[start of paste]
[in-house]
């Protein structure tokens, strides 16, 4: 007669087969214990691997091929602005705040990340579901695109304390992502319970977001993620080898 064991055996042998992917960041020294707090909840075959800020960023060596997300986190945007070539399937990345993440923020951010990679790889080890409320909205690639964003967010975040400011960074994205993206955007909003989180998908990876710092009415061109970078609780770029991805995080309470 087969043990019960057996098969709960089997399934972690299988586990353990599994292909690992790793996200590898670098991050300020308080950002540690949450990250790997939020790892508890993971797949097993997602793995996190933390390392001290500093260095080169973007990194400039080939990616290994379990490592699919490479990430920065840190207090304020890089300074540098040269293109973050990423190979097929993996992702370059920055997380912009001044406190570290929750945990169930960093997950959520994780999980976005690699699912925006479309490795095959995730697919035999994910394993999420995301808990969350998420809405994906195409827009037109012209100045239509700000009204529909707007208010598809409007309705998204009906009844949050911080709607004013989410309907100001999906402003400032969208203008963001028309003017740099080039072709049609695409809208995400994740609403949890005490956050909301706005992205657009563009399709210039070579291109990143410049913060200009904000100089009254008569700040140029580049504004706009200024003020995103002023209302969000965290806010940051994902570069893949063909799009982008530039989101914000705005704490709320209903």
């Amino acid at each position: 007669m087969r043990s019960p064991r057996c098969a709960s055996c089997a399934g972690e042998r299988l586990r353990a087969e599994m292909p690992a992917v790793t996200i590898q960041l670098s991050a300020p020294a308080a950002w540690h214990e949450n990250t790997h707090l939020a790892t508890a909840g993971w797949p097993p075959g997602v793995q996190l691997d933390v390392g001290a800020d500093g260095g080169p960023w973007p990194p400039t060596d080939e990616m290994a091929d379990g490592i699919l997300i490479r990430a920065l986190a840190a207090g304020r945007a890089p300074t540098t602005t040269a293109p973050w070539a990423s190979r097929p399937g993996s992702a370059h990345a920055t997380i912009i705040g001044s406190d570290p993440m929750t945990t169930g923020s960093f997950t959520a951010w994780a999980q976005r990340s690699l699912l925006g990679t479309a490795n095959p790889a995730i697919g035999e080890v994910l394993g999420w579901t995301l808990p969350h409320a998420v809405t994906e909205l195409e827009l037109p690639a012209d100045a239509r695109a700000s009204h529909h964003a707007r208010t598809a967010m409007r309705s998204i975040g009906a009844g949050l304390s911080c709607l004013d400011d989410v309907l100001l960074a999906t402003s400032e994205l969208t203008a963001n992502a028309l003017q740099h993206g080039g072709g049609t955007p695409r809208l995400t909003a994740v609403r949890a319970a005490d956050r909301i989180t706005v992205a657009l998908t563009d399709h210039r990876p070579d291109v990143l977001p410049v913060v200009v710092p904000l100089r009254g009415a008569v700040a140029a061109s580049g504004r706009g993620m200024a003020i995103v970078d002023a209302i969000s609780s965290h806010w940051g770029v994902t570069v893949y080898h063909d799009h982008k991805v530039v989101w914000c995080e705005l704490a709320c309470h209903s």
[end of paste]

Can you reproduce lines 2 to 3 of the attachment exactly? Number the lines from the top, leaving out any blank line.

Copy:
């Protein structure tokens, strides 16, 4: 007669087969214990691997091929602005705040990340579901695109304390992502319970977001993620080898 064991055996042998992917960041020294707090909840075959800020960023060596997300986190945007070539399937990345993440923020951010990679790889080890409320909205690639964003967010975040400011960074994205993206955007909003989180998908990876710092009415061109970078609780770029991805995080309470 087969043990019960057996098969709960089997399934972690299988586990353990599994292909690992790793996200590898670098991050300020308080950002540690949450990250790997939020790892508890993971797949097993997602793995996190933390390392001290500093260095080169973007990194400039080939990616290994379990490592699919490479990430920065840190207090304020890089300074540098040269293109973050990423190979097929993996992702370059920055997380912009001044406190570290929750945990169930960093997950959520994780999980976005690699699912925006479309490795095959995730697919035999994910394993999420995301808990969350998420809405994906195409827009037109012209100045239509700000009204529909707007208010598809409007309705998204009906009844949050911080709607004013989410309907100001999906402003400032969208203008963001028309003017740099080039072709049609695409809208995400994740609403949890005490956050909301706005992205657009563009399709210039070579291109990143410049913060200009904000100089009254008569700040140029580049504004706009200024003020995103002023209302969000965290806010940051994902570069893949063909799009982008530039989101914000705005704490709320209903």
């Amino acid at each position: 007669m087969r043990s019960p064991r057996c098969a709960s055996c089997a399934g972690e042998r299988l586990r353990a087969e599994m292909p690992a992917v790793t996200i590898q960041l670098s991050a300020p020294a308080a950002w540690h214990e949450n990250t790997h707090l939020a790892t508890a909840g993971w797949p097993p075959g997602v793995q996190l691997d933390v390392g001290a800020d500093g260095g080169p960023w973007p990194p400039t060596d080939e990616m290994a091929d379990g490592i699919l997300i490479r990430a920065l986190a840190a207090g304020r945007a890089p300074t540098t602005t040269a293109p973050w070539a990423s190979r097929p399937g993996s992702a370059h990345a920055t997380i912009i705040g001044s406190d570290p993440m929750t945990t169930g923020s960093f997950t959520a951010w994780a999980q976005r990340s690699l699912l925006g990679t479309a490795n095959p790889a995730i697919g035999e080890v994910l394993g999420w579901t995301l808990p969350h409320a998420v809405t994906e909205l195409e827009l037109p690639a012209d100045a239509r695109a700000s009204h529909h964003a707007r208010t598809a967010m409007r309705s998204i975040g009906a009844g949050l304390s911080c709607l004013d400011d989410v309907l100001l960074a999906t402003s400032e994205l969208t203008a963001n992502a028309l003017q740099h993206g080039g072709g049609t955007p695409r809208l995400t909003a994740v609403r949890a319970a005490d956050r909301i989180t706005v992205a657009l998908t563009d399709h210039r990876p070579d291109v990143l977001p410049v913060v200009v710092p904000l100089r009254g009415a008569v700040a140029a061109s580049g504004r706009g993620m200024a003020i995103v970078d002023a209302i969000s609780s965290h806010w940051g770029v994902t570069v893949y080898h063909d799009h982008k991805v530039v989101w914000c995080e705005l704490a709320c309470h209903s």